Adolescent past-year methamphetamine use was assessed with a single item. In study 1, the question read, “For each substance listed below, please write down the number of times you used it during the past 12 months . . . took methamphetamines (meth).” For study 2, the question read: “In the past 12 months, how many times have you used methamphetamines (meth)?” In addition, study 2 included a separate item on lifetime use of methamphetamines (“Have you ever used methamphetamine [meth]?”). These items were then dichotomized and recoded into 0 for respondents who did not use methamphetamines and 1 for those who did. These items were not included in the pretest surveys of either of the 2 studies but were added at later waves in consideration of epidemiological reports of increasing methamphetamine use. Specifically, among the waves of data collected during the middle and high school years for study 1, only data on use in the past year was collected at the 12th-grade assessment. In study 2, both past-year and lifetime use items were included at the seventh-grade spring semester data collection point (posttest) and all subsequent waves of middle and high school data collection. Because methamphetamine use rates at the seventh-, eighth-, and ninth-grade assessment points in study 2 were all less than 0.5% across conditions, analyses of intervention effects at those waves were precluded. Statistical significance testing was conducted only for those waves in which at least 5 participants reported methamphetamine use in at least 1 of the 3 conditions.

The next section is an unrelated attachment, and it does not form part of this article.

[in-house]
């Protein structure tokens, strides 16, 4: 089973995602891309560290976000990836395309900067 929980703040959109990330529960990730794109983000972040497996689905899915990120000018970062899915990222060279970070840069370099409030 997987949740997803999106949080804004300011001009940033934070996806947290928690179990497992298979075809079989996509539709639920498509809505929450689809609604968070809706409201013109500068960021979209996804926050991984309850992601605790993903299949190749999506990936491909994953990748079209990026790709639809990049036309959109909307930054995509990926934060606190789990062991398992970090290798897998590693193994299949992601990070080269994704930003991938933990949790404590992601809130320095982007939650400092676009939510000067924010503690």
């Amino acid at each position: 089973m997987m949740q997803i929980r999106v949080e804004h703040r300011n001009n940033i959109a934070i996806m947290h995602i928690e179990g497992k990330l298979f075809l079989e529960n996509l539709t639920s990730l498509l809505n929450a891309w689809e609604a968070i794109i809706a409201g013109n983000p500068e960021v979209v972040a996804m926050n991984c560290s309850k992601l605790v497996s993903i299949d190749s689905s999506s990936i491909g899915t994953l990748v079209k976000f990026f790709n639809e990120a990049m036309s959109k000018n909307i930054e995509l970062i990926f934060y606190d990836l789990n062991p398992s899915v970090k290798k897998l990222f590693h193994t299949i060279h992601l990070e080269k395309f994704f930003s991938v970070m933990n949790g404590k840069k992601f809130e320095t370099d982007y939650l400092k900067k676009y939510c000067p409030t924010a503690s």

Analyses for the current article used intent-to-treat analyses. Because of the small cell sizes, the Fisher exact test28 was used to assess differences in methamphetamine use between the intervention and control conditions in each study. In addition, given the small numbers of methamphetamine users, a multilevel analysis to address the nested structure of the data was not feasible. An examination of methamphetamine user frequencies by school, however, showed minimal evidence of within-school dependence of user rates and thus little need for multilevel analyses. For example, the 25 respondents reporting lifetime use at the 12th-grade assessment in study 2 were distributed across 18 schools; at the 11th-grade assessment, the 16 lifetime users were distributed across 13 schools.